John Hampden

Standard Name: Hampden, John

Connections

Connections Sort descending Author name Excerpt
Publishing Harriet Taylor
HT 's reviews include an appraisal of Sarah Austin 's translation Tour of a German Prince, which appeared in May 1832.
Taylor, Harriet. The Complete Works of Harriet Taylor Mill. Jacobs, Jo Ellen and Paula Harms PayneEditors , Indiana University Press, 1998.
179n39
Hayek, Friedrich Augustus von, John Stuart Mill, and Harriet Taylor. John Stuart Mill and Harriet Taylor; Their Correspondence [i.e. Friendship] and Subsequent Marriage. University of Chicago Press, 1951.
40
A harsh review of Frances Trollope 's Domestic Manners of the...
Publishing Henrietta Euphemia Tindal
HET contributed to Once a Week an article about the seventeenth-century patriot John Hampden and his local associations in the Chilterns.
Tindal, Henrietta Euphemia. “Notes Taken at Hampden Concerning the Greatest Squire of that Ilk”. Once a Week, No. 64, pp. 64 - 9.
64
Residence Edna Lyall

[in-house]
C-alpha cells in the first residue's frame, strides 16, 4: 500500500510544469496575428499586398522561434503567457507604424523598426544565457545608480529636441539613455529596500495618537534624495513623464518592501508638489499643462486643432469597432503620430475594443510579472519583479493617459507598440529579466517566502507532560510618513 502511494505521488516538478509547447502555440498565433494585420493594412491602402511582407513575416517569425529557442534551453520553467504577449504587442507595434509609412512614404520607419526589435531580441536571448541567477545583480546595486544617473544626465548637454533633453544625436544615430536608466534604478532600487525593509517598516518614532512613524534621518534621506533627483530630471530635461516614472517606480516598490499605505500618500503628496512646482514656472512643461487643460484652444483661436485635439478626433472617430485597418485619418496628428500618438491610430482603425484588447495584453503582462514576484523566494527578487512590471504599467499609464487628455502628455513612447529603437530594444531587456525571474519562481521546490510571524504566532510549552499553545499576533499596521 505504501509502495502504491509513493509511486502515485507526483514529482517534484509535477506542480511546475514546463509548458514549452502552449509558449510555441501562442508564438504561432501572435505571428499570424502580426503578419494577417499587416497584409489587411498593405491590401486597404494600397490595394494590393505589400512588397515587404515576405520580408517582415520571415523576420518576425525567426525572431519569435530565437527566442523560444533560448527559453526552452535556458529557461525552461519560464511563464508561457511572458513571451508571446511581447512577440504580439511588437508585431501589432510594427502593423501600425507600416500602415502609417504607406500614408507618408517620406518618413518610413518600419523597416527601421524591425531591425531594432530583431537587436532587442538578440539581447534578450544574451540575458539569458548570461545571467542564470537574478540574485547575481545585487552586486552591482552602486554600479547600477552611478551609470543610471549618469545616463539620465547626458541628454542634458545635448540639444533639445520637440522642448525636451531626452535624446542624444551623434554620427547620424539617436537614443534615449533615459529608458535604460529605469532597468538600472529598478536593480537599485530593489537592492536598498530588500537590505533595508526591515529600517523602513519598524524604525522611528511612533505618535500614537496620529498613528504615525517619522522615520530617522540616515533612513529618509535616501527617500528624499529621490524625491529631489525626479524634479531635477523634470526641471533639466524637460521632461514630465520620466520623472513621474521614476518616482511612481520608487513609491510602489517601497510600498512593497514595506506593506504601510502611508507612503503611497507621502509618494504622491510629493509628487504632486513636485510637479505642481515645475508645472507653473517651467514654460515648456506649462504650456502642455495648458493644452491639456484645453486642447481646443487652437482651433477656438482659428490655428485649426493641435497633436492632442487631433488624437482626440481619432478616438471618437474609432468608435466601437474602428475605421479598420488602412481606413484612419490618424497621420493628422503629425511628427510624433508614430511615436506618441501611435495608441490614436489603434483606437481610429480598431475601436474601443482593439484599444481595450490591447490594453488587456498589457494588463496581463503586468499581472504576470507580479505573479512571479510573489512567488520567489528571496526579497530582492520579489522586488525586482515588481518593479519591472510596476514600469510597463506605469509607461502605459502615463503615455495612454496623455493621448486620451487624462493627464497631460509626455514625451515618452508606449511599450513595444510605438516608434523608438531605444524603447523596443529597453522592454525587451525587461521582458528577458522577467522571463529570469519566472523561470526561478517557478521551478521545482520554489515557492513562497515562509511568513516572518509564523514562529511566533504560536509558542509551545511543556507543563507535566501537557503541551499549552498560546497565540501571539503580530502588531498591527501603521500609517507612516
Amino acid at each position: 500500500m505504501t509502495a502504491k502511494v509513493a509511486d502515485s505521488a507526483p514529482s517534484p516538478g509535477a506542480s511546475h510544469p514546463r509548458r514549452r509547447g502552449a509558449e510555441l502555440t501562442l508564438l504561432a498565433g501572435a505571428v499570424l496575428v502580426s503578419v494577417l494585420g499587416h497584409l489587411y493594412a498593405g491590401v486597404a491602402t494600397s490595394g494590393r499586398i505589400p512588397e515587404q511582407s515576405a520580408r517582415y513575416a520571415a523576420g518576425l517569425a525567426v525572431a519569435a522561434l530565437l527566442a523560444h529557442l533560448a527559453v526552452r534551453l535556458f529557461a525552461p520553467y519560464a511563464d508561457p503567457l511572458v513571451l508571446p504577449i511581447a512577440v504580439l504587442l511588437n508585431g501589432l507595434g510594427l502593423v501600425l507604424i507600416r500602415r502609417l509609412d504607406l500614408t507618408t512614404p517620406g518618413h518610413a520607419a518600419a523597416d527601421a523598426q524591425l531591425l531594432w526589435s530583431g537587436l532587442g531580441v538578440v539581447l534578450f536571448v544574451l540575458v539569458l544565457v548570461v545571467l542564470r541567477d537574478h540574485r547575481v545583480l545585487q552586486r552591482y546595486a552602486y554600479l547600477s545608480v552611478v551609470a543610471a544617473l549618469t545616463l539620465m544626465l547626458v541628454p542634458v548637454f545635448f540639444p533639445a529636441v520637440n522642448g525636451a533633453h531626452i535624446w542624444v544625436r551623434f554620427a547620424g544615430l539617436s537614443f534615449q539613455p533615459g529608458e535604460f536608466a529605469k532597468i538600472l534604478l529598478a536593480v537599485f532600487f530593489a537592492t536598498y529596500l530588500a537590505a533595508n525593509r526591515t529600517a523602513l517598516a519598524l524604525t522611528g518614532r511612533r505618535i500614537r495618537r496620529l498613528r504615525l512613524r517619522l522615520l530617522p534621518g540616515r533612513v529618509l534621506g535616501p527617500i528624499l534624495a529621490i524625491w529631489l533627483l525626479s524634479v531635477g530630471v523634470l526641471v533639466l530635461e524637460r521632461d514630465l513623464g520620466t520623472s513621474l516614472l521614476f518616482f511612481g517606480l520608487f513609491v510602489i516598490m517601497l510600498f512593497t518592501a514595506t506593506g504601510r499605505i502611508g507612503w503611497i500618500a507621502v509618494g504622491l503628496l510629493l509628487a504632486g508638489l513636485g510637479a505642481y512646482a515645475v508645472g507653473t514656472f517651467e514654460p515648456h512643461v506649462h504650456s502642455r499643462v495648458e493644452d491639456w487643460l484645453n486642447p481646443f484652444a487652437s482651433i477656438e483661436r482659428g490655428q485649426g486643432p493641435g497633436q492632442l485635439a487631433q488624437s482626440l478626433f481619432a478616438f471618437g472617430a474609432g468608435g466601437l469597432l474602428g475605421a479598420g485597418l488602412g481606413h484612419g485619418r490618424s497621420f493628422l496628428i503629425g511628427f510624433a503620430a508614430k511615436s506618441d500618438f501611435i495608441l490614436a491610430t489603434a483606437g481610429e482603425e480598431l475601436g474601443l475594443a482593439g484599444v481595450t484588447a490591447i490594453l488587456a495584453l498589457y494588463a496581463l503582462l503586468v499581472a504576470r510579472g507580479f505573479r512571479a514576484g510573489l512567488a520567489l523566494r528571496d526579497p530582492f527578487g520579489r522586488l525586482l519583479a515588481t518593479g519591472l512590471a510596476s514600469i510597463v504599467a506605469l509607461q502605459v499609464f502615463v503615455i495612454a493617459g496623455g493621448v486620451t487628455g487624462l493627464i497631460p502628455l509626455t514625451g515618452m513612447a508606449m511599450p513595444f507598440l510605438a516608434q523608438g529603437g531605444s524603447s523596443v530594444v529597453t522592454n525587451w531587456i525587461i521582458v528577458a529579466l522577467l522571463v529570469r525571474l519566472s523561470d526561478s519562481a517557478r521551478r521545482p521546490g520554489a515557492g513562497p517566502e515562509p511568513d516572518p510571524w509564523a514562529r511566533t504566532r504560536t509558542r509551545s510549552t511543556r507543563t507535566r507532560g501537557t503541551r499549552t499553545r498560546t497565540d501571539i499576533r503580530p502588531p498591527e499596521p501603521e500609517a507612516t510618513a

EL moved from Lincoln to Eastbourne in 1884
Escreet, J. M. The Life of Edna Lyall. Longmans, Green and Co., 1904.
53
with her sister and her brother-in-law the Rev. Hampden Jameson . Their house in College Road, Eastbourne, was a picturesque gabled, red-tiled house, covered with...
Textual Features Edna Lyall
This tale of the English Civil War (set in seventeenth-century Lincoln) is related from the parliamentary point of view. EL presents the amusing Original Sin Smith in such a way as to highlight her...
Textual Features Edna Lyall
This is another English Civil War story, in which imaginary characters (a pair of courting lovers, a villain, the noble-hearted Charlotte who is based on EL 's nurse during her childhood, and Joscelyn Heyworth and...

Timeline

12 June 1638
By the thinnest margin of 7-5, the Court of the Exchequer ruled in favour of King Charles I and against John Hampden on the latter's defiant refusal to pay ship-money, establishing one of the most...
4 January 1642
Charles I entered the House of Commons with the intention of arresting the five men he regarded as opposition ringleaders, including Pym and Hampden ; the result was a public-relations defeat for the monarchy.